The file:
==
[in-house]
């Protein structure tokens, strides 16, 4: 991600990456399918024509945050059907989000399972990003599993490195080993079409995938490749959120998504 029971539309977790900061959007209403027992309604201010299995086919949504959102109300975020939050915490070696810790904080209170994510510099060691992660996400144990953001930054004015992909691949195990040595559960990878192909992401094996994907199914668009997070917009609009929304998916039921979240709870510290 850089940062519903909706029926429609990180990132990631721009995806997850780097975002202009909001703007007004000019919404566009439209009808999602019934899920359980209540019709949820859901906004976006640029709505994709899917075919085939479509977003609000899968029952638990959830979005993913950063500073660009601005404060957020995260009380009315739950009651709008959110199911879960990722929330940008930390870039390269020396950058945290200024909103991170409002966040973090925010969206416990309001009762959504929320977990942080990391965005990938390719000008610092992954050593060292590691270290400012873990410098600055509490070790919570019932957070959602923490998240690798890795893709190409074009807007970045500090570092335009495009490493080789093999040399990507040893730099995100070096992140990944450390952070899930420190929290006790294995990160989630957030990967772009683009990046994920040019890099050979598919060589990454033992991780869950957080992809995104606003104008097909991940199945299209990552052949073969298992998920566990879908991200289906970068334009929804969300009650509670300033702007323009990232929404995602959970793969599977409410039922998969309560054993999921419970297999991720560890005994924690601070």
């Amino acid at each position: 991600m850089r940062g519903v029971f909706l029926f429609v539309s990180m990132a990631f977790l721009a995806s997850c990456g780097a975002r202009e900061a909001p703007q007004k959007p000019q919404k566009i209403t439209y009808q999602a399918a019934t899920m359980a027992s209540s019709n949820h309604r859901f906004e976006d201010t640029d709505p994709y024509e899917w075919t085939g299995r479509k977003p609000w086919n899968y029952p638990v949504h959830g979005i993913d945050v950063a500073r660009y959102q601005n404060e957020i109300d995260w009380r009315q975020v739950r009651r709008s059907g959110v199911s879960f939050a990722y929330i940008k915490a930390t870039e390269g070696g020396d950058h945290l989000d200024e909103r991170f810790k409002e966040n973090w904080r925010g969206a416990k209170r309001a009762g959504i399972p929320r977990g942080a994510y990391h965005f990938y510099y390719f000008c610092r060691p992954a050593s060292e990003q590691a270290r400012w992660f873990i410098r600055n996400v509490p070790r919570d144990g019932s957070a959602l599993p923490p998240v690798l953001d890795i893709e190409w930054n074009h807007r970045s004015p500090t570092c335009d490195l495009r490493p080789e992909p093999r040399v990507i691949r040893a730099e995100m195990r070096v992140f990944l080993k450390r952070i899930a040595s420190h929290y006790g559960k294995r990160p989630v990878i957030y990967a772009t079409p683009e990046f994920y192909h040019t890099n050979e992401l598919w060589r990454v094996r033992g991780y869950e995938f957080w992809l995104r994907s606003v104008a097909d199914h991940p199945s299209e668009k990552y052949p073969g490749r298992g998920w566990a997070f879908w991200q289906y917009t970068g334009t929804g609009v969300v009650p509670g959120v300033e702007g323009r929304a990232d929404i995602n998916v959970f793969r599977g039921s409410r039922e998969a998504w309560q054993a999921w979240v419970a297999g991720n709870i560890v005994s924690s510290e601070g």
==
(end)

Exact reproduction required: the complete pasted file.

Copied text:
[in-house]
């Protein structure tokens, strides 16, 4: 991600990456399918024509945050059907989000399972990003599993490195080993079409995938490749959120998504 029971539309977790900061959007209403027992309604201010299995086919949504959102109300975020939050915490070696810790904080209170994510510099060691992660996400144990953001930054004015992909691949195990040595559960990878192909992401094996994907199914668009997070917009609009929304998916039921979240709870510290 850089940062519903909706029926429609990180990132990631721009995806997850780097975002202009909001703007007004000019919404566009439209009808999602019934899920359980209540019709949820859901906004976006640029709505994709899917075919085939479509977003609000899968029952638990959830979005993913950063500073660009601005404060957020995260009380009315739950009651709008959110199911879960990722929330940008930390870039390269020396950058945290200024909103991170409002966040973090925010969206416990309001009762959504929320977990942080990391965005990938390719000008610092992954050593060292590691270290400012873990410098600055509490070790919570019932957070959602923490998240690798890795893709190409074009807007970045500090570092335009495009490493080789093999040399990507040893730099995100070096992140990944450390952070899930420190929290006790294995990160989630957030990967772009683009990046994920040019890099050979598919060589990454033992991780869950957080992809995104606003104008097909991940199945299209990552052949073969298992998920566990879908991200289906970068334009929804969300009650509670300033702007323009990232929404995602959970793969599977409410039922998969309560054993999921419970297999991720560890005994924690601070």
């Amino acid at each position: 991600m850089r940062g519903v029971f909706l029926f429609v539309s990180m990132a990631f977790l721009a995806s997850c990456g780097a975002r202009e900061a909001p703007q007004k959007p000019q919404k566009i209403t439209y009808q999602a399918a019934t899920m359980a027992s209540s019709n949820h309604r859901f906004e976006d201010t640029d709505p994709y024509e899917w075919t085939g299995r479509k977003p609000w086919n899968y029952p638990v949504h959830g979005i993913d945050v950063a500073r660009y959102q601005n404060e957020i109300d995260w009380r009315q975020v739950r009651r709008s059907g959110v199911s879960f939050a990722y929330i940008k915490a930390t870039e390269g070696g020396d950058h945290l989000d200024e909103r991170f810790k409002e966040n973090w904080r925010g969206a416990k209170r309001a009762g959504i399972p929320r977990g942080a994510y990391h965005f990938y510099y390719f000008c610092r060691p992954a050593s060292e990003q590691a270290r400012w992660f873990i410098r600055n996400v509490p070790r919570d144990g019932s957070a959602l599993p923490p998240v690798l953001d890795i893709e190409w930054n074009h807007r970045s004015p500090t570092c335009d490195l495009r490493p080789e992909p093999r040399v990507i691949r040893a730099e995100m195990r070096v992140f990944l080993k450390r952070i899930a040595s420190h929290y006790g559960k294995r990160p989630v990878i957030y990967a772009t079409p683009e990046f994920y192909h040019t890099n050979e992401l598919w060589r990454v094996r033992g991780y869950e995938f957080w992809l995104r994907s606003v104008a097909d199914h991940p199945s299209e668009k990552y052949p073969g490749r298992g998920w566990a997070f879908w991200q289906y917009t970068g334009t929804g609009v969300v009650p509670g959120v300033e702007g323009r929304a990232d929404i995602n998916v959970f793969r599977g039921s409410r039922e998969a998504w309560q054993a999921w979240v419970a297999g991720n709870i560890v005994s924690s510290e601070g």